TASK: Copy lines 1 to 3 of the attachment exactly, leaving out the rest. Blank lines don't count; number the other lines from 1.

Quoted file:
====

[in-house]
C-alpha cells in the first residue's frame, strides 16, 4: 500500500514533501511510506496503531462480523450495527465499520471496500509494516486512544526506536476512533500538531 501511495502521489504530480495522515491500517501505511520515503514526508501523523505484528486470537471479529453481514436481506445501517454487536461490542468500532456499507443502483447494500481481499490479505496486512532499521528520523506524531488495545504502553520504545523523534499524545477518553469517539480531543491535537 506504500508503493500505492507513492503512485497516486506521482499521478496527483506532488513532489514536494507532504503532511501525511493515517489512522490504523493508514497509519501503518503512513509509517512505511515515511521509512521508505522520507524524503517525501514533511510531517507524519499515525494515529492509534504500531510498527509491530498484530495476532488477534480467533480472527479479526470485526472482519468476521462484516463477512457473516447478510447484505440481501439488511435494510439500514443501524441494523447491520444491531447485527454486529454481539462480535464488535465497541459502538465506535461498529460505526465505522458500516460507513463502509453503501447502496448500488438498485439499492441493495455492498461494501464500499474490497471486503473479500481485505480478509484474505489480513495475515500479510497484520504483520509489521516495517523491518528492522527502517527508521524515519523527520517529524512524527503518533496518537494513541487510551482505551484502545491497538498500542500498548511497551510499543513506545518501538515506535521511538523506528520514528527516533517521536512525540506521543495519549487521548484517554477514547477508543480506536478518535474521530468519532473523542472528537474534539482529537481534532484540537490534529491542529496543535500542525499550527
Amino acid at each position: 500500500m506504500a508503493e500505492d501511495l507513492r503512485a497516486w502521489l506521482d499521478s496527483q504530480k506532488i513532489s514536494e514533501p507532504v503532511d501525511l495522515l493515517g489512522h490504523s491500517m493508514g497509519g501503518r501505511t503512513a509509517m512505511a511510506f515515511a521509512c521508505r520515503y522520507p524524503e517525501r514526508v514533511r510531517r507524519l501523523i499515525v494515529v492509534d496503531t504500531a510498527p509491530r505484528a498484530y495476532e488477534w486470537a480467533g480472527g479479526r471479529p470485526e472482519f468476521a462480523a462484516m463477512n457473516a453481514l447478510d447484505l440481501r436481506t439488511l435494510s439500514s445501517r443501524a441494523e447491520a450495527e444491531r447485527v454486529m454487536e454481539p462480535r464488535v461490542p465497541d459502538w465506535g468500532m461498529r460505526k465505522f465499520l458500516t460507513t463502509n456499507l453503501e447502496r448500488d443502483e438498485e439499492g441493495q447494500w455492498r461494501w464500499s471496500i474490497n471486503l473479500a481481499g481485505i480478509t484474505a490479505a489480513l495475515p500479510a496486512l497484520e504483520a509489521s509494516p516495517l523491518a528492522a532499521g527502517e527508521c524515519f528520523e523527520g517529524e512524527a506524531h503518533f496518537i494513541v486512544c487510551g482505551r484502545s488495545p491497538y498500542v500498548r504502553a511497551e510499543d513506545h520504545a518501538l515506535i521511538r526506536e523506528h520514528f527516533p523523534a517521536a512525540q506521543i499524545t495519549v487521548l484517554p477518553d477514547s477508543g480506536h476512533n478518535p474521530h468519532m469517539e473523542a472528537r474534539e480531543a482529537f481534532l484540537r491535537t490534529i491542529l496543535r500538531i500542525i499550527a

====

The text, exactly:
[in-house]
C-alpha cells in the first residue's frame, strides 16, 4: 500500500514533501511510506496503531462480523450495527465499520471496500509494516486512544526506536476512533500538531 501511495502521489504530480495522515491500517501505511520515503514526508501523523505484528486470537471479529453481514436481506445501517454487536461490542468500532456499507443502483447494500481481499490479505496486512532499521528520523506524531488495545504502553520504545523523534499524545477518553469517539480531543491535537 506504500508503493500505492507513492503512485497516486506521482499521478496527483506532488513532489514536494507532504503532511501525511493515517489512522490504523493508514497509519501503518503512513509509517512505511515515511521509512521508505522520507524524503517525501514533511510531517507524519499515525494515529492509534504500531510498527509491530498484530495476532488477534480467533480472527479479526470485526472482519468476521462484516463477512457473516447478510447484505440481501439488511435494510439500514443501524441494523447491520444491531447485527454486529454481539462480535464488535465497541459502538465506535461498529460505526465505522458500516460507513463502509453503501447502496448500488438498485439499492441493495455492498461494501464500499474490497471486503473479500481485505480478509484474505489480513495475515500479510497484520504483520509489521516495517523491518528492522527502517527508521524515519523527520517529524512524527503518533496518537494513541487510551482505551484502545491497538498500542500498548511497551510499543513506545518501538515506535521511538523506528520514528527516533517521536512525540506521543495519549487521548484517554477514547477508543480506536478518535474521530468519532473523542472528537474534539482529537481534532484540537490534529491542529496543535500542525499550527
Amino acid at each position: 500500500m506504500a508503493e500505492d501511495l507513492r503512485a497516486w502521489l506521482d499521478s496527483q504530480k506532488i513532489s514536494e514533501p507532504v503532511d501525511l495522515l493515517g489512522h490504523s491500517m493508514g497509519g501503518r501505511t503512513a509509517m512505511a511510506f515515511a521509512c521508505r520515503y522520507p524524503e517525501r514526508v514533511r510531517r507524519l501523523i499515525v494515529v492509534d496503531t504500531a510498527p509491530r505484528a498484530y495476532e488477534w486470537a480467533g480472527g479479526r471479529p470485526e472482519f468476521a462480523a462484516m463477512n457473516a453481514l447478510d447484505l440481501r436481506t439488511l435494510s439500514s445501517r443501524a441494523e447491520a450495527e444491531r447485527v454486529m454487536e454481539p462480535r464488535v461490542p465497541d459502538w465506535g468500532m461498529r460505526k465505522f465499520l458500516t460507513t463502509n456499507l453503501e447502496r448500488d443502483e438498485e439499492g441493495q447494500w455492498r461494501w464500499s471496500i474490497n471486503l473479500a481481499g481485505i480478509t484474505a490479505a489480513l495475515p500479510a496486512l497484520e504483520a509489521s509494516p516495517l523491518a528492522a532499521g527502517e527508521c524515519f528520523e523527520g517529524e512524527a506524531h503518533f496518537i494513541v486512544c487510551g482505551r484502545s488495545p491497538y498500542v500498548r504502553a511497551e510499543d513506545h520504545a518501538l515506535i521511538r526506536e523506528h520514528f527516533p523523534a517521536a512525540q506521543i499524545t495519549v487521548l484517554p477518553d477514547s477508543g480506536h476512533n478518535p474521530h468519532m469517539e473523542a472528537r474534539e480531543a482529537f481534532l484540537r491535537t490534529i491542529l496543535r500538531i500542525i499550527a